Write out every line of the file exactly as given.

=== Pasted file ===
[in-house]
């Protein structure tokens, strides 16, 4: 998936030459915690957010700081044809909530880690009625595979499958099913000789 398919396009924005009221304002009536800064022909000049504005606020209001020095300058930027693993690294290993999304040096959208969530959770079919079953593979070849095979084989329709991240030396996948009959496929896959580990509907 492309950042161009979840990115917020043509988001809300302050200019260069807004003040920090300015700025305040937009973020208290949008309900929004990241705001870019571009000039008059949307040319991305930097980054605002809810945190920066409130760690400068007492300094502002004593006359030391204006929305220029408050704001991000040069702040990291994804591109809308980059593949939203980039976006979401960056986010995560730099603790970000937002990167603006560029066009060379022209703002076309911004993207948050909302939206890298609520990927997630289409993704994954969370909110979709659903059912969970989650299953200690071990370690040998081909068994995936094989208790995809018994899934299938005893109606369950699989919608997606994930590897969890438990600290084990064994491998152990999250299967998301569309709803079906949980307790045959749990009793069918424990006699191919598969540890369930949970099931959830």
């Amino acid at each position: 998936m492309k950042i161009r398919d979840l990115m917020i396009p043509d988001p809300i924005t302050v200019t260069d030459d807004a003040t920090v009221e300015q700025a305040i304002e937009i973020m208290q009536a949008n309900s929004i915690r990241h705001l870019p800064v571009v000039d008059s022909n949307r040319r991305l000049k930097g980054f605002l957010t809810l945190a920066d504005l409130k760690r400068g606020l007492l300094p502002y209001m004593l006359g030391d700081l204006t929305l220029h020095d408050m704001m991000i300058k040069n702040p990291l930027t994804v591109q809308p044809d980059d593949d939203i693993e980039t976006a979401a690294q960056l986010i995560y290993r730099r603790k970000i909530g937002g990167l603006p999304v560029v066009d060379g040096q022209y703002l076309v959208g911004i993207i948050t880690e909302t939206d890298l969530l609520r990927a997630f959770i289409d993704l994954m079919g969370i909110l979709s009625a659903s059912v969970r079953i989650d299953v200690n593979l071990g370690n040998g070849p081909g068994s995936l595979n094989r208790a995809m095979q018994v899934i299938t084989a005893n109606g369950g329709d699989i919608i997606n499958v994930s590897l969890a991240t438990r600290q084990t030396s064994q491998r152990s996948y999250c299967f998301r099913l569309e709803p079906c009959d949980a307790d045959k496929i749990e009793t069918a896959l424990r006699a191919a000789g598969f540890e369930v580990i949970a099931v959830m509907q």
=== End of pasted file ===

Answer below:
[in-house]
């Protein structure tokens, strides 16, 4: 998936030459915690957010700081044809909530880690009625595979499958099913000789 398919396009924005009221304002009536800064022909000049504005606020209001020095300058930027693993690294290993999304040096959208969530959770079919079953593979070849095979084989329709991240030396996948009959496929896959580990509907 492309950042161009979840990115917020043509988001809300302050200019260069807004003040920090300015700025305040937009973020208290949008309900929004990241705001870019571009000039008059949307040319991305930097980054605002809810945190920066409130760690400068007492300094502002004593006359030391204006929305220029408050704001991000040069702040990291994804591109809308980059593949939203980039976006979401960056986010995560730099603790970000937002990167603006560029066009060379022209703002076309911004993207948050909302939206890298609520990927997630289409993704994954969370909110979709659903059912969970989650299953200690071990370690040998081909068994995936094989208790995809018994899934299938005893109606369950699989919608997606994930590897969890438990600290084990064994491998152990999250299967998301569309709803079906949980307790045959749990009793069918424990006699191919598969540890369930949970099931959830």
């Amino acid at each position: 998936m492309k950042i161009r398919d979840l990115m917020i396009p043509d988001p809300i924005t302050v200019t260069d030459d807004a003040t920090v009221e300015q700025a305040i304002e937009i973020m208290q009536a949008n309900s929004i915690r990241h705001l870019p800064v571009v000039d008059s022909n949307r040319r991305l000049k930097g980054f605002l957010t809810l945190a920066d504005l409130k760690r400068g606020l007492l300094p502002y209001m004593l006359g030391d700081l204006t929305l220029h020095d408050m704001m991000i300058k040069n702040p990291l930027t994804v591109q809308p044809d980059d593949d939203i693993e980039t976006a979401a690294q960056l986010i995560y290993r730099r603790k970000i909530g937002g990167l603006p999304v560029v066009d060379g040096q022209y703002l076309v959208g911004i993207i948050t880690e909302t939206d890298l969530l609520r990927a997630f959770i289409d993704l994954m079919g969370i909110l979709s009625a659903s059912v969970r079953i989650d299953v200690n593979l071990g370690n040998g070849p081909g068994s995936l595979n094989r208790a995809m095979q018994v899934i299938t084989a005893n109606g369950g329709d699989i919608i997606n499958v994930s590897l969890a991240t438990r600290q084990t030396s064994q491998r152990s996948y999250c299967f998301r099913l569309e709803p079906c009959d949980a307790d045959k496929i749990e009793t069918a896959l424990r006699a191919a000789g598969f540890e369930v580990i949970a099931v959830m509907q």